Bill de Blasio, mayor of New York City, said last month that the city was working to increase communication with community leaders, creating a website to help people report and respond to attacks, and focusing subway patrols on possible bias crimes.

‘If you dare to raise your hand against a member of our Asian communities, you will suffer the consequences,’ he said.

Anti-Asian hate crime reported to police in 15 of America's largest cities and counties, rose 169%, from 32 to 86, in the first quarter of 2021 in comparison to the first quarter of 2020

Anti-Asian hate crime reported to police in 15 of America’s largest cities and counties, rose 169%, from 32 to 86, in the first quarter of 2021 in comparison to the first quarter of 2020

Across the nation, Anti-Asian hate crimes reported to police in 15 of America’s largest cities and counties, rose 169%, from 32 to 86, in the first quarter of 2021 in comparison to the first quarter of 2020, according to an analysis of official preliminary data by the Center for the Study of Hate & Extremism (CSHE) at California State University, San Bernardino.

For instance, Asians form 35% of San Francisco’s population. In the first quarter of 2020, the number of reported hate crimes went from five to 12 which is an increase of 169%.

Similarly, 14.5% of New Yorkers are Asian. The number of filed reports went up from 13 to 42 which leads to a total of 223%.

At least 11.6% Angelenos in Greater Los Angeles Area are Asians. The number of cases has gone up from five to nine which is about 80% increase. In Boston, Asians form about 9.7% of Bostonians. Their number of reported crimes has also gone up from five to eight which is about 60%.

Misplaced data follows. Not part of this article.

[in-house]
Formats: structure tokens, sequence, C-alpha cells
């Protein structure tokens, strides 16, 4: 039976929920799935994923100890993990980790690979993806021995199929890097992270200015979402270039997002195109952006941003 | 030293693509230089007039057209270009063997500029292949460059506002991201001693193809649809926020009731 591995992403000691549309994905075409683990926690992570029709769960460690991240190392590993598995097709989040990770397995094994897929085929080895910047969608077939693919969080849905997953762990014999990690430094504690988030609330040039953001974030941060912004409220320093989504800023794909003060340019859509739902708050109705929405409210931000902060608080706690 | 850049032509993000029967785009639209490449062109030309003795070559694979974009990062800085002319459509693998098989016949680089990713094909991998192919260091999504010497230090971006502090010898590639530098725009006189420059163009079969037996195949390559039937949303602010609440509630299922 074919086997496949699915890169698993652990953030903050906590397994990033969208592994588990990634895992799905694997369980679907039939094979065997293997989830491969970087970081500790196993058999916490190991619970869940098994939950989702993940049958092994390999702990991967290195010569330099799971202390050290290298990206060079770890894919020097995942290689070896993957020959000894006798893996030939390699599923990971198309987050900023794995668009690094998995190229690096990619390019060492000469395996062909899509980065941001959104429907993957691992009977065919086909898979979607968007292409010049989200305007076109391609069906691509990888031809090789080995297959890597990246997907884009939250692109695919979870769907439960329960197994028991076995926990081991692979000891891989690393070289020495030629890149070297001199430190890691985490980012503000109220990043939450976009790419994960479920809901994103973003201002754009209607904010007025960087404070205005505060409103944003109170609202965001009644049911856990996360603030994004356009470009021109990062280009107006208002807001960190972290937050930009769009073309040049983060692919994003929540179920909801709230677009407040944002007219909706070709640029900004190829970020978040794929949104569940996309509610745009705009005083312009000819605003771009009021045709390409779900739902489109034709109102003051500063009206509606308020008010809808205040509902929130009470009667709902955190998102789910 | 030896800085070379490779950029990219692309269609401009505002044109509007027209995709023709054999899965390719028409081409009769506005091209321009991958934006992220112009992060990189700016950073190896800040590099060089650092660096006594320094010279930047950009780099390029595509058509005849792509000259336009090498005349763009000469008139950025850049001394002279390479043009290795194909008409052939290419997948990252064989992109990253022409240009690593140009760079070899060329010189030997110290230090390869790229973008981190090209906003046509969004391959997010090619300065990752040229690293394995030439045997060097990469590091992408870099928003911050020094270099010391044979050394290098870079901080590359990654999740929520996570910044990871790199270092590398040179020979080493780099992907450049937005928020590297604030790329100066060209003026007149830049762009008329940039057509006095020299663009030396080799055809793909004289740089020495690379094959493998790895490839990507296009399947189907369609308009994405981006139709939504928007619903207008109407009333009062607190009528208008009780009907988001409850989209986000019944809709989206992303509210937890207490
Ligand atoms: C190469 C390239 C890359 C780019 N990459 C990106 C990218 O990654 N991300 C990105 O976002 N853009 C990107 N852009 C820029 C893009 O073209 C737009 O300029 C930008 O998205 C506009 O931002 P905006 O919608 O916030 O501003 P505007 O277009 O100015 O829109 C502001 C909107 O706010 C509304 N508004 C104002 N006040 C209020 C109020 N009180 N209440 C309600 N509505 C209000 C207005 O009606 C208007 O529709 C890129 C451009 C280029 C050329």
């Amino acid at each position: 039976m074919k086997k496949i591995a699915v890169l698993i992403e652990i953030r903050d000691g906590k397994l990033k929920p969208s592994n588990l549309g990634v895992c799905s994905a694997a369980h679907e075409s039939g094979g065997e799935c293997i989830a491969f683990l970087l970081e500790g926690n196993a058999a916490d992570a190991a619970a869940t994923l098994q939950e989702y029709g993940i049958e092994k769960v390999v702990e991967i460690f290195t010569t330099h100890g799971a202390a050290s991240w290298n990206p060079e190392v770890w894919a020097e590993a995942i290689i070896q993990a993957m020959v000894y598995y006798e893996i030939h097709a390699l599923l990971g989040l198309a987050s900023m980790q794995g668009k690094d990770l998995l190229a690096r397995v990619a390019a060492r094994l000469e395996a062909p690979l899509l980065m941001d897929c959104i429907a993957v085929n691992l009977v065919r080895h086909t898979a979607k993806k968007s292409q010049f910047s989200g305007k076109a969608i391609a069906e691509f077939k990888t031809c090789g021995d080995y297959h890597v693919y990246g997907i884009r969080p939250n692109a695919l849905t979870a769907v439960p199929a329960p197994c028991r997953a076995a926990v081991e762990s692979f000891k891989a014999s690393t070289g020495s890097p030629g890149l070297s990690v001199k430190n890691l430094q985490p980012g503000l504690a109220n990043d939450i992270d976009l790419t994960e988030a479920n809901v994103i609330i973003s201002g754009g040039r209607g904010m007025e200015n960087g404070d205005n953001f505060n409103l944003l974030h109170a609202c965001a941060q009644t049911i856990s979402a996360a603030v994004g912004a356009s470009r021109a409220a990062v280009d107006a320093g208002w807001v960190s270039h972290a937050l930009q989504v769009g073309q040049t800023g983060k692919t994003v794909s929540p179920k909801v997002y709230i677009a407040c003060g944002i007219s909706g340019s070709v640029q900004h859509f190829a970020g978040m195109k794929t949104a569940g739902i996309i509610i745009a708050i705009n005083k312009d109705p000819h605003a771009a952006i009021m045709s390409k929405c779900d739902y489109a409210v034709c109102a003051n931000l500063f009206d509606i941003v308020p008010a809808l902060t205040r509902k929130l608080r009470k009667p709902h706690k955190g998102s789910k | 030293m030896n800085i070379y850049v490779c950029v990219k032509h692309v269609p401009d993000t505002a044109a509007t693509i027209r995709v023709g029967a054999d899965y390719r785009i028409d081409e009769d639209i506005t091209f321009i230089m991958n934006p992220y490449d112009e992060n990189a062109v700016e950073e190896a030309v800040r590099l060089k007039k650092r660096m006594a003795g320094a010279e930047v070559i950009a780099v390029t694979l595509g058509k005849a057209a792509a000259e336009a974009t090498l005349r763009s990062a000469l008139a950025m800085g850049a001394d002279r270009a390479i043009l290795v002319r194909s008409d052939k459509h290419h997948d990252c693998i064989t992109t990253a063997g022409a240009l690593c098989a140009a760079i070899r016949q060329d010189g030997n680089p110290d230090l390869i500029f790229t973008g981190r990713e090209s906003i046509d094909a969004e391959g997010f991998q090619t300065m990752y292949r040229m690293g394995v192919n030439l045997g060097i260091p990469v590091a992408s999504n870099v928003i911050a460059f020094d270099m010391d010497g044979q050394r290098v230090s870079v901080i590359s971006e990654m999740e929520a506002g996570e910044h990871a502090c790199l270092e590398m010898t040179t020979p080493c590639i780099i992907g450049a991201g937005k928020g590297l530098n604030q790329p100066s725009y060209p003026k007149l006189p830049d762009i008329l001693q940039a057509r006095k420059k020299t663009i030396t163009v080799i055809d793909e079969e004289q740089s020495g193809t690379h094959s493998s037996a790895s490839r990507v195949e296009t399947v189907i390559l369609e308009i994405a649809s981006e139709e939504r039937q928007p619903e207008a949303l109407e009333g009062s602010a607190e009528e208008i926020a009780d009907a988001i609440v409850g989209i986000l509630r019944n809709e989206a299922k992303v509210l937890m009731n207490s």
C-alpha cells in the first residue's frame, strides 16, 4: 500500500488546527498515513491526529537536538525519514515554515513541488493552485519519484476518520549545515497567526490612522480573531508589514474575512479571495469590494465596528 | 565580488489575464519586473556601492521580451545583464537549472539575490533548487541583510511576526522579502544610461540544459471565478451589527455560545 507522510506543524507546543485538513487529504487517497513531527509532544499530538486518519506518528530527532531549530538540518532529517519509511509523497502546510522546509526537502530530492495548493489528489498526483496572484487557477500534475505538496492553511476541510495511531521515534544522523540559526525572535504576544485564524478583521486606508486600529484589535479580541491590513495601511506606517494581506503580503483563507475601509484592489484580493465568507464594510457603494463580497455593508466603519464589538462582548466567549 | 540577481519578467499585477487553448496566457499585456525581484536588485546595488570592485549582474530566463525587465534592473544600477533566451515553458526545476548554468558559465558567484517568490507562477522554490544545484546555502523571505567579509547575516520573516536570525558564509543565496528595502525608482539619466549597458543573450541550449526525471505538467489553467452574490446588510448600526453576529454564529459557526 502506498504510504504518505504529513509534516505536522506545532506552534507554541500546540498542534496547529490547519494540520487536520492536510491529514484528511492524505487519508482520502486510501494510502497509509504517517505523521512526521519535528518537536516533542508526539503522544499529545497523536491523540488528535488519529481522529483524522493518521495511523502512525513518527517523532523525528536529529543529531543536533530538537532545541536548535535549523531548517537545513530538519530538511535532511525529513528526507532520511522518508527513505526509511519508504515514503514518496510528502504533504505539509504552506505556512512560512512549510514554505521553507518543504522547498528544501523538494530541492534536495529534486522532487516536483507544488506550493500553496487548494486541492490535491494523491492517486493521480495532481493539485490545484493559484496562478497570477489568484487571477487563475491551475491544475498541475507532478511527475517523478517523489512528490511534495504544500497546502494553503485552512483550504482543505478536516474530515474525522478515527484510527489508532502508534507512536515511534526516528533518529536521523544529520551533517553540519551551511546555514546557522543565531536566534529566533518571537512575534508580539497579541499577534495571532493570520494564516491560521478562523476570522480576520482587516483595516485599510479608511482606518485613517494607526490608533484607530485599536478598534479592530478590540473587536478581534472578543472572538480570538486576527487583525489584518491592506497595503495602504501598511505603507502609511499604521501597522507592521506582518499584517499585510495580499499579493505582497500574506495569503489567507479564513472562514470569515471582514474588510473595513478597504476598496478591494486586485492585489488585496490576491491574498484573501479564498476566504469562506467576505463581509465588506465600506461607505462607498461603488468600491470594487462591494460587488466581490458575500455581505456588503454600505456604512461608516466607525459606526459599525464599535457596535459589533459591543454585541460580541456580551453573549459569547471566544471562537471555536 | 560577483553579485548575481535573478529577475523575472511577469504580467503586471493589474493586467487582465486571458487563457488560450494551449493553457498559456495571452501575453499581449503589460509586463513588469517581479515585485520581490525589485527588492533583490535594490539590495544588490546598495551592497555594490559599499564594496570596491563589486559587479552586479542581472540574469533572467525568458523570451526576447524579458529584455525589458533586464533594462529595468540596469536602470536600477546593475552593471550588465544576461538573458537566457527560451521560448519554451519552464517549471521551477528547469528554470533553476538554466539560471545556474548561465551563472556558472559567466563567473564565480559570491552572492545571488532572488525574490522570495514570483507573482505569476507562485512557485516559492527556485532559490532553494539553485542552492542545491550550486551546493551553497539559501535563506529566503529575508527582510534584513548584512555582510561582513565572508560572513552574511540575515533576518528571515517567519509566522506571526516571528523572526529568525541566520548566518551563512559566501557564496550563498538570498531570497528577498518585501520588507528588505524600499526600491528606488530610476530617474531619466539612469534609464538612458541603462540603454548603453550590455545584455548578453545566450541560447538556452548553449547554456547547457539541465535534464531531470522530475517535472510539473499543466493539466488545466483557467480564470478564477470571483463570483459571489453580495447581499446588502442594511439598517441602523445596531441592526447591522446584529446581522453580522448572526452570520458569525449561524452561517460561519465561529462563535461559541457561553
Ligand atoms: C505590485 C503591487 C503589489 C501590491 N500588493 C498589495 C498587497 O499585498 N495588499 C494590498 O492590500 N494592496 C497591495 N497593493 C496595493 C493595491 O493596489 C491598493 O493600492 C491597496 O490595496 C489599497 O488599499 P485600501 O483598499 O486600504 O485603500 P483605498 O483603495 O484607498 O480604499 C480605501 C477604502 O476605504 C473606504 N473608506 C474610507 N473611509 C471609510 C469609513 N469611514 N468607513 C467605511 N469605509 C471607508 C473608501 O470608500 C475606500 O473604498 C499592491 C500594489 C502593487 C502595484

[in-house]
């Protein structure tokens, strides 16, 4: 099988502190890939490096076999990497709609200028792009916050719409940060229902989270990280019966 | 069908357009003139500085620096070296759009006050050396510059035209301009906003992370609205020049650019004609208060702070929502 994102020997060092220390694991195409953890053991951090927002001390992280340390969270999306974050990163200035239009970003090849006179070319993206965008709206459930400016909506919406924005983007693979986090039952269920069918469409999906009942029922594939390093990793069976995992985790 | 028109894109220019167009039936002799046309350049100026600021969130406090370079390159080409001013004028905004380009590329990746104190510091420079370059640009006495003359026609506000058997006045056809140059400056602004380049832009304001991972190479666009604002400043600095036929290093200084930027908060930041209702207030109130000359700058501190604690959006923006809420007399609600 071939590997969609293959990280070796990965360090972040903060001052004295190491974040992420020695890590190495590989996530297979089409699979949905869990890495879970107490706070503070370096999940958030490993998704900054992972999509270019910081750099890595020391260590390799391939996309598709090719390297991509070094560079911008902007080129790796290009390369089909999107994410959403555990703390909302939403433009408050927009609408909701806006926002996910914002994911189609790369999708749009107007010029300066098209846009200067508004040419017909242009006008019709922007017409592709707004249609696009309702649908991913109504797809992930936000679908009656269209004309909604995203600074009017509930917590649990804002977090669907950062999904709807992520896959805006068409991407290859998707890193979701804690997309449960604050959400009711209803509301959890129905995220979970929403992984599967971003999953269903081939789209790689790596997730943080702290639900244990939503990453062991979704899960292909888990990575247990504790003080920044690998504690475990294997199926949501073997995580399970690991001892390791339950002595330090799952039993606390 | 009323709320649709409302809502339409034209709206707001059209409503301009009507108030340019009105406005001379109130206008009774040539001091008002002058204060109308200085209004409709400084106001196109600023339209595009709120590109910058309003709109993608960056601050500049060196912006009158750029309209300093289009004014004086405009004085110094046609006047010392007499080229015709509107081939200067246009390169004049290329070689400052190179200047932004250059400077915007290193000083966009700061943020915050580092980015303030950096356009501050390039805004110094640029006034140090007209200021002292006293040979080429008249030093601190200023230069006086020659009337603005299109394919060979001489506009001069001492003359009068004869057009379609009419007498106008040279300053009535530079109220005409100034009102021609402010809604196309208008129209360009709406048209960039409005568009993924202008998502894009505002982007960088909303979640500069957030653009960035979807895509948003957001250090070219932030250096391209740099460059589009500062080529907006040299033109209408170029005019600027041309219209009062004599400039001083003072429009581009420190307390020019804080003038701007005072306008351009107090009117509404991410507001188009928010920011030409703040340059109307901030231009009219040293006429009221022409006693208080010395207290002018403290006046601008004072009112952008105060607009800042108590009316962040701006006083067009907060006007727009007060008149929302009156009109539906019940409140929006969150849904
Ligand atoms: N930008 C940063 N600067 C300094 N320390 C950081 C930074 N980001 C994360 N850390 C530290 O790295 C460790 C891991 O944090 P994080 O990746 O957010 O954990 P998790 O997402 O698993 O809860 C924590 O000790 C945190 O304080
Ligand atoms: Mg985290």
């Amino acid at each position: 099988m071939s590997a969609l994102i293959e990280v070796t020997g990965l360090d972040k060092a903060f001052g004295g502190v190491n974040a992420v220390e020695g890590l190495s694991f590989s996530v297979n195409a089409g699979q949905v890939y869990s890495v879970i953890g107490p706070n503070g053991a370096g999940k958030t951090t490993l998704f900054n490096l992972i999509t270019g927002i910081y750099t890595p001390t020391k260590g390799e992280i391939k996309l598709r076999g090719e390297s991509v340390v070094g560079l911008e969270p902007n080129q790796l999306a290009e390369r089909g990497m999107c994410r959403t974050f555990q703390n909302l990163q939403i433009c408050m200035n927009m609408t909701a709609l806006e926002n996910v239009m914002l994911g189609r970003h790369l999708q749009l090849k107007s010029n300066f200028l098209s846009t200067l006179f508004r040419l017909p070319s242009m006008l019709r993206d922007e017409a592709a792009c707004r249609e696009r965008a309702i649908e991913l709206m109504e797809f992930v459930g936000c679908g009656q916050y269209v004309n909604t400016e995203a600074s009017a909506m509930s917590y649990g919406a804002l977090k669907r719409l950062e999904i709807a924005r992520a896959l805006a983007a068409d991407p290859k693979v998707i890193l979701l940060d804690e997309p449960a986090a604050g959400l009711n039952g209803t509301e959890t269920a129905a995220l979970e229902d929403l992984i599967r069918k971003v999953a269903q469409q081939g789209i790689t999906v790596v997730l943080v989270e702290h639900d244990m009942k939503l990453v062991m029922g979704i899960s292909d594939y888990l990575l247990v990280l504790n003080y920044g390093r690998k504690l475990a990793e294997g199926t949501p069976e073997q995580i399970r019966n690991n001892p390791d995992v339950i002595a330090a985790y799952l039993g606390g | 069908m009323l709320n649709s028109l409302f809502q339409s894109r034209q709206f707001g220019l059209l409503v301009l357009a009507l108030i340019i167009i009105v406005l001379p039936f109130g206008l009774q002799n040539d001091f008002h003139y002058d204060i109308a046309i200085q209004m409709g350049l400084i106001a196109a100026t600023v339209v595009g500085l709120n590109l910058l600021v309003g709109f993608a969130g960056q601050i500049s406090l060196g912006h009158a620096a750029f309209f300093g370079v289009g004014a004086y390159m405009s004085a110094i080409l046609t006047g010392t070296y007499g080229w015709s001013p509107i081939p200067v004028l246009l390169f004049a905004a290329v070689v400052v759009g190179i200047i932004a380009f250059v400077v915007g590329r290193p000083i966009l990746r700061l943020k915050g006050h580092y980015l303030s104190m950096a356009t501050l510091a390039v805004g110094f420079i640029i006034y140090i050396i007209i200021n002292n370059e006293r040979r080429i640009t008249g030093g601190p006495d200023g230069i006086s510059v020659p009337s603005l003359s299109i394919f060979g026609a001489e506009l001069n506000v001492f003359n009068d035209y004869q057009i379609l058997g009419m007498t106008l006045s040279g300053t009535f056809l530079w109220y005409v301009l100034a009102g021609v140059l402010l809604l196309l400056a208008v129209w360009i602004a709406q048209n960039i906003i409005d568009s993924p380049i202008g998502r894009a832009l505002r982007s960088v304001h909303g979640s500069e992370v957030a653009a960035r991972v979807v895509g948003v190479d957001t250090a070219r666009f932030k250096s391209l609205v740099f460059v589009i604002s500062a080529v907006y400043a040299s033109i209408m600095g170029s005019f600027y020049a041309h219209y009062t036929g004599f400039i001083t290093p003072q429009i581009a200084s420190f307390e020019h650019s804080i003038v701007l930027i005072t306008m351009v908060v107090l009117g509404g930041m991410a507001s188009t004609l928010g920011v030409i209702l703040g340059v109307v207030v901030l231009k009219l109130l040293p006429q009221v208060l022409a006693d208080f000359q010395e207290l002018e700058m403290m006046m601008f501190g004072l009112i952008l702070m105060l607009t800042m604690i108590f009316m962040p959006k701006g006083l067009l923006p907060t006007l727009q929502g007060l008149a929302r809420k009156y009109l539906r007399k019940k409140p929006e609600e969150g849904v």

Former President Donald Trump repeatedly called COVID-19 the ‘Chinese virus,’ and was accused of stoking hatred towards Asian-American people. 

People participate in a protest to demand an end to anti-Asian violence in April in New York

People participate in a protest to demand an end to anti-Asian violence in April in New York

The protest which numbered close to 3000 and was made up of activists, residents and local politicians, march across the Brooklyn Bridge after a rise in hate crimes against Asians

The protest which numbered close to 3000 and was made up of activists, residents and local politicians, march across the Brooklyn Bridge after a rise in hate crimes against Asians

The video shows Vilma Kari, 65, pushed to the ground and kicked in the head

Brandon Elliot kicked Vilma Kari to the ground and hit her repeatedly after yelling a racial slur at her in Manhattan. He was out on parole for murdering his own mother at the time 

In March, Vilma Kari was walking to church in midtown Manhattan when Brandon Elliot, 38, approached her, knocked her to the ground and kicked her repeatedly. 

Elliot kicked her to the ground and hit her repeatedly after yelling a racial slur. He was out on parole for murdering his own mother at the time.  

In another incident in the same month in San Francisco, Xiao Zhen Xie said she was standing at a traffic crossing on Market Street on Wednesday when a man punched her in the face. 

The 76-year-old grabbed a stick to defend herself and began beating the man. She then lunged at him again while he was being taken away on a stretcher. 

In May, an Asian dad was punched in the head 14 times in an unprovoked attack while pushing his toddler’s stroller through San Francisco in broad daylight.

The 36-year-old father, who identified himself as only ‘Bruce’, was walking his baby in Mission bay neighborhood of San Francisco on Friday afternoon when a man came up to him and punched him from behind. 

He was seen on surveillance footage getting knocked to the ground and blocking the 14 blows to his head and back as his son’s stroller slowly rolls away. When his attacker backs off, the father is seen protectively running to his son’s stroller while pedestrians and customers look on in shock.